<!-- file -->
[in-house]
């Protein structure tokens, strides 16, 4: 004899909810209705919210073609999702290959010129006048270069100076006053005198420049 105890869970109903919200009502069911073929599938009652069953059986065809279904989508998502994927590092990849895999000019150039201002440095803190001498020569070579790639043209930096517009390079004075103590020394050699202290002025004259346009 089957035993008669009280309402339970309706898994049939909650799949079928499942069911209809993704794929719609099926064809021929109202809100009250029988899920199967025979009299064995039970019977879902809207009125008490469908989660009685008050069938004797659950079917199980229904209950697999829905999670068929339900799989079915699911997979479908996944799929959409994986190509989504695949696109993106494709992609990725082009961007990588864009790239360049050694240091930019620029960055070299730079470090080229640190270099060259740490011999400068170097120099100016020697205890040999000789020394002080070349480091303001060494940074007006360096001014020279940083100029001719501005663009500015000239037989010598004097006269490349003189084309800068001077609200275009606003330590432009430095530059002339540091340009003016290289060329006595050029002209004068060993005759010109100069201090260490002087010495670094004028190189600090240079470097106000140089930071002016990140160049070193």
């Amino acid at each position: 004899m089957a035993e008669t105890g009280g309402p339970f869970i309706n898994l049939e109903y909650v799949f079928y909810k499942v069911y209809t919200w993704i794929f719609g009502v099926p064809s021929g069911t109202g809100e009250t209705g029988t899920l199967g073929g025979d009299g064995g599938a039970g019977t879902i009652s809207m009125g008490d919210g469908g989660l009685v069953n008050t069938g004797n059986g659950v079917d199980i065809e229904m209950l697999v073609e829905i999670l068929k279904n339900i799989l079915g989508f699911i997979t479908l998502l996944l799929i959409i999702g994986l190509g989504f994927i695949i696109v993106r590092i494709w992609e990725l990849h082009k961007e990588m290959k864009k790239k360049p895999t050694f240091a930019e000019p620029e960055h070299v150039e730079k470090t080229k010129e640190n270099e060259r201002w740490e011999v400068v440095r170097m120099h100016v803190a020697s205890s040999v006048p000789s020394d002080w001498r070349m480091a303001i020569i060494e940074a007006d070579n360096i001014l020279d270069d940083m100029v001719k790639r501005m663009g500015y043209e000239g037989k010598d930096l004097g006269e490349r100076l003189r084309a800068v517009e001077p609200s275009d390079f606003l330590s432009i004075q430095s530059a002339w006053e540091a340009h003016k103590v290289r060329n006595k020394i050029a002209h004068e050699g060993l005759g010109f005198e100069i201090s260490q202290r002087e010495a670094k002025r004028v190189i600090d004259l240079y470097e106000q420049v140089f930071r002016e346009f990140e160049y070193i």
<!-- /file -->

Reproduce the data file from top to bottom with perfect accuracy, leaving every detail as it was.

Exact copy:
[in-house]
């Protein structure tokens, strides 16, 4: 004899909810209705919210073609999702290959010129006048270069100076006053005198420049 105890869970109903919200009502069911073929599938009652069953059986065809279904989508998502994927590092990849895999000019150039201002440095803190001498020569070579790639043209930096517009390079004075103590020394050699202290002025004259346009 089957035993008669009280309402339970309706898994049939909650799949079928499942069911209809993704794929719609099926064809021929109202809100009250029988899920199967025979009299064995039970019977879902809207009125008490469908989660009685008050069938004797659950079917199980229904209950697999829905999670068929339900799989079915699911997979479908996944799929959409994986190509989504695949696109993106494709992609990725082009961007990588864009790239360049050694240091930019620029960055070299730079470090080229640190270099060259740490011999400068170097120099100016020697205890040999000789020394002080070349480091303001060494940074007006360096001014020279940083100029001719501005663009500015000239037989010598004097006269490349003189084309800068001077609200275009606003330590432009430095530059002339540091340009003016290289060329006595050029002209004068060993005759010109100069201090260490002087010495670094004028190189600090240079470097106000140089930071002016990140160049070193």
């Amino acid at each position: 004899m089957a035993e008669t105890g009280g309402p339970f869970i309706n898994l049939e109903y909650v799949f079928y909810k499942v069911y209809t919200w993704i794929f719609g009502v099926p064809s021929g069911t109202g809100e009250t209705g029988t899920l199967g073929g025979d009299g064995g599938a039970g019977t879902i009652s809207m009125g008490d919210g469908g989660l009685v069953n008050t069938g004797n059986g659950v079917d199980i065809e229904m209950l697999v073609e829905i999670l068929k279904n339900i799989l079915g989508f699911i997979t479908l998502l996944l799929i959409i999702g994986l190509g989504f994927i695949i696109v993106r590092i494709w992609e990725l990849h082009k961007e990588m290959k864009k790239k360049p895999t050694f240091a930019e000019p620029e960055h070299v150039e730079k470090t080229k010129e640190n270099e060259r201002w740490e011999v400068v440095r170097m120099h100016v803190a020697s205890s040999v006048p000789s020394d002080w001498r070349m480091a303001i020569i060494e940074a007006d070579n360096i001014l020279d270069d940083m100029v001719k790639r501005m663009g500015y043209e000239g037989k010598d930096l004097g006269e490349r100076l003189r084309a800068v517009e001077p609200s275009d390079f606003l330590s432009i004075q430095s530059a002339w006053e540091a340009h003016k103590v290289r060329n006595k020394i050029a002209h004068e050699g060993l005759g010109f005198e100069i201090s260490q202290r002087e010495a670094k002025r004028v190189i600090d004259l240079y470097e106000q420049v140089f930071r002016e346009f990140e160049y070193i």